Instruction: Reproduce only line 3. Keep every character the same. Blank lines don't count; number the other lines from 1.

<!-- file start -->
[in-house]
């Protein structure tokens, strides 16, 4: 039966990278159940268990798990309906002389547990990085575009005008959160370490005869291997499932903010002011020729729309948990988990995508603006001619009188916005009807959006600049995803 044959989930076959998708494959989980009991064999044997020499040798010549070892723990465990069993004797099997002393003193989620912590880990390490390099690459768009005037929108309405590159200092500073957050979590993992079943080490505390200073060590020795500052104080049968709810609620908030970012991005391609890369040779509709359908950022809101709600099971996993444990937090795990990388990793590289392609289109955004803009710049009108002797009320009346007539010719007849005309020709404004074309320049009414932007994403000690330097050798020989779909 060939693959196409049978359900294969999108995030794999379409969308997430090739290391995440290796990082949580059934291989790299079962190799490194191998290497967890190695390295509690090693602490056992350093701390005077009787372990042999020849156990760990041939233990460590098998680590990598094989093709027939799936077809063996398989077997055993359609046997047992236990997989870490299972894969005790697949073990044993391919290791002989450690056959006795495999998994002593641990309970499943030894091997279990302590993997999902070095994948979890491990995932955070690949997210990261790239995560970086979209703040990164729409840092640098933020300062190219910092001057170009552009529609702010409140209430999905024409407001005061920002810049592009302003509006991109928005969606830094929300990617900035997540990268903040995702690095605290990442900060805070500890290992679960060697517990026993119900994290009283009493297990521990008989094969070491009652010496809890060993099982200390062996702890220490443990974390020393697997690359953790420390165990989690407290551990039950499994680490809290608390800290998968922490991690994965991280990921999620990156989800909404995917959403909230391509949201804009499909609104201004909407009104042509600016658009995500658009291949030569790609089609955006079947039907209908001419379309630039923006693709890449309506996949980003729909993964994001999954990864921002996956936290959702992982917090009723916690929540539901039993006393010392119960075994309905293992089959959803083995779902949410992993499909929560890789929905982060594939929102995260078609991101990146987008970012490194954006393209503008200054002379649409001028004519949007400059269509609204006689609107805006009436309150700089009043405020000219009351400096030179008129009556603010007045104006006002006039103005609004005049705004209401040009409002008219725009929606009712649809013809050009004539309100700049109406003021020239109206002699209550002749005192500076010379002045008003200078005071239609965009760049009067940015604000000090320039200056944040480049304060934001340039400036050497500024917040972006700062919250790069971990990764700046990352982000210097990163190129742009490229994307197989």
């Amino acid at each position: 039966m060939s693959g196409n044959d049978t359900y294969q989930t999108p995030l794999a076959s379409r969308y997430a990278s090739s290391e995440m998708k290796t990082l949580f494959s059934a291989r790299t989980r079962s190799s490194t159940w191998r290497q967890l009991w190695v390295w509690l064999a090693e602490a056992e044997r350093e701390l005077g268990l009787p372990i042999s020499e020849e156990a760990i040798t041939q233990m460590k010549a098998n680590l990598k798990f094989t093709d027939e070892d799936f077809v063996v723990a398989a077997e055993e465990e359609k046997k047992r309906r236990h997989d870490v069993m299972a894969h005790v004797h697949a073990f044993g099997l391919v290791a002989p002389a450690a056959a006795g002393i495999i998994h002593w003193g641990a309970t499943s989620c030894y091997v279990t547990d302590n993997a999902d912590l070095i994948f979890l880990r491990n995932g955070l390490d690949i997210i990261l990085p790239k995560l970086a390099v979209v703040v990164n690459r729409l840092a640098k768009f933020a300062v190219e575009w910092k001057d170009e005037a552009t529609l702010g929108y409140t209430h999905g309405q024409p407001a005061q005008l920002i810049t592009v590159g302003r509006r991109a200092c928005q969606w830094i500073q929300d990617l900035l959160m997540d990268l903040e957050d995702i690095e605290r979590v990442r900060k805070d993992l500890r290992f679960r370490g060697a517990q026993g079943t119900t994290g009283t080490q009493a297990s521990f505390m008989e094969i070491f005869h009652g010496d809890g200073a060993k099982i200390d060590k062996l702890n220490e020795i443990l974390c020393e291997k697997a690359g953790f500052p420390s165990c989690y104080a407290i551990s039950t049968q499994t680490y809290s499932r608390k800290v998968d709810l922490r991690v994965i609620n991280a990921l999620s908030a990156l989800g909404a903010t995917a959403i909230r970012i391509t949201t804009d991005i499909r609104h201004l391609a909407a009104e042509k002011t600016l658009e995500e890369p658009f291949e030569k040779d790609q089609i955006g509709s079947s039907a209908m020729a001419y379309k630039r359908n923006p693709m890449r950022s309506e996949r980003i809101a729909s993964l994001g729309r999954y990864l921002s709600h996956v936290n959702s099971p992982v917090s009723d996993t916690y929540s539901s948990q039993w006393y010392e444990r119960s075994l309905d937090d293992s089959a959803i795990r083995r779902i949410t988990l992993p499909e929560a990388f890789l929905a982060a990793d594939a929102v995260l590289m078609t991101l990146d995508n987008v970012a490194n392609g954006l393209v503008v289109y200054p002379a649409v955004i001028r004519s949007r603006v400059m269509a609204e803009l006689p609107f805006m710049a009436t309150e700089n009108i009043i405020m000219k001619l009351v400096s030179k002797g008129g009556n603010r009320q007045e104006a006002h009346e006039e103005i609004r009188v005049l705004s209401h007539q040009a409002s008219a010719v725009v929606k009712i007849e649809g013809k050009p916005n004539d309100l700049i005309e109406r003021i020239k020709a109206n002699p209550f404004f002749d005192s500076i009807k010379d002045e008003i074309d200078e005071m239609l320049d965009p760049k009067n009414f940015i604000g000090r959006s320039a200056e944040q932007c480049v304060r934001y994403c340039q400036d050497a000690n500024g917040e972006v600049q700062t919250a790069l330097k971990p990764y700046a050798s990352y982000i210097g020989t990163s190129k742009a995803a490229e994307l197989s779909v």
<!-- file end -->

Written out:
């Amino acid at each position: 039966m060939s693959g196409n044959d049978t359900y294969q989930t999108p995030l794999a076959s379409r969308y997430a990278s090739s290391e995440m998708k290796t990082l949580f494959s059934a291989r790299t989980r079962s190799s490194t159940w191998r290497q967890l009991w190695v390295w509690l064999a090693e602490a056992e044997r350093e701390l005077g268990l009787p372990i042999s020499e020849e156990a760990i040798t041939q233990m460590k010549a098998n680590l990598k798990f094989t093709d027939e070892d799936f077809v063996v723990a398989a077997e055993e465990e359609k046997k047992r309906r236990h997989d870490v069993m299972a894969h005790v004797h697949a073990f044993g099997l391919v290791a002989p002389a450690a056959a006795g002393i495999i998994h002593w003193g641990a309970t499943s989620c030894y091997v279990t547990d302590n993997a999902d912590l070095i994948f979890l880990r491990n995932g955070l390490d690949i997210i990261l990085p790239k995560l970086a390099v979209v703040v990164n690459r729409l840092a640098k768009f933020a300062v190219e575009w910092k001057d170009e005037a552009t529609l702010g929108y409140t209430h999905g309405q024409p407001a005061q005008l920002i810049t592009v590159g302003r509006r991109a200092c928005q969606w830094i500073q929300d990617l900035l959160m997540d990268l903040e957050d995702i690095e605290r979590v990442r900060k805070d993992l500890r290992f679960r370490g060697a517990q026993g079943t119900t994290g009283t080490q009493a297990s521990f505390m008989e094969i070491f005869h009652g010496d809890g200073a060993k099982i200390d060590k062996l702890n220490e020795i443990l974390c020393e291997k697997a690359g953790f500052p420390s165990c989690y104080a407290i551990s039950t049968q499994t680490y809290s499932r608390k800290v998968d709810l922490r991690v994965i609620n991280a990921l999620s908030a990156l989800g909404a903010t995917a959403i909230r970012i391509t949201t804009d991005i499909r609104h201004l391609a909407a009104e042509k002011t600016l658009e995500e890369p658009f291949e030569k040779d790609q089609i955006g509709s079947s039907a209908m020729a001419y379309k630039r359908n923006p693709m890449r950022s309506e996949r980003i809101a729909s993964l994001g729309r999954y990864l921002s709600h996956v936290n959702s099971p992982v917090s009723d996993t916690y929540s539901s948990q039993w006393y010392e444990r119960s075994l309905d937090d293992s089959a959803i795990r083995r779902i949410t988990l992993p499909e929560a990388f890789l929905a982060a990793d594939a929102v995260l590289m078609t991101l990146d995508n987008v970012a490194n392609g954006l393209v503008v289109y200054p002379a649409v955004i001028r004519s949007r603006v400059m269509a609204e803009l006689p609107f805006m710049a009436t309150e700089n009108i009043i405020m000219k001619l009351v400096s030179k002797g008129g009556n603010r009320q007045e104006a006002h009346e006039e103005i609004r009188v005049l705004s209401h007539q040009a409002s008219a010719v725009v929606k009712i007849e649809g013809k050009p916005n004539d309100l700049i005309e109406r003021i020239k020709a109206n002699p209550f404004f002749d005192s500076i009807k010379d002045e008003i074309d200078e005071m239609l320049d965009p760049k009067n009414f940015i604000g000090r959006s320039a200056e944040q932007c480049v304060r934001y994403c340039q400036d050497a000690n500024g917040e972006v600049q700062t919250a790069l330097k971990p990764y700046a050798s990352y982000i210097g020989t990163s190129k742009a995803a490229e994307l197989s779909v």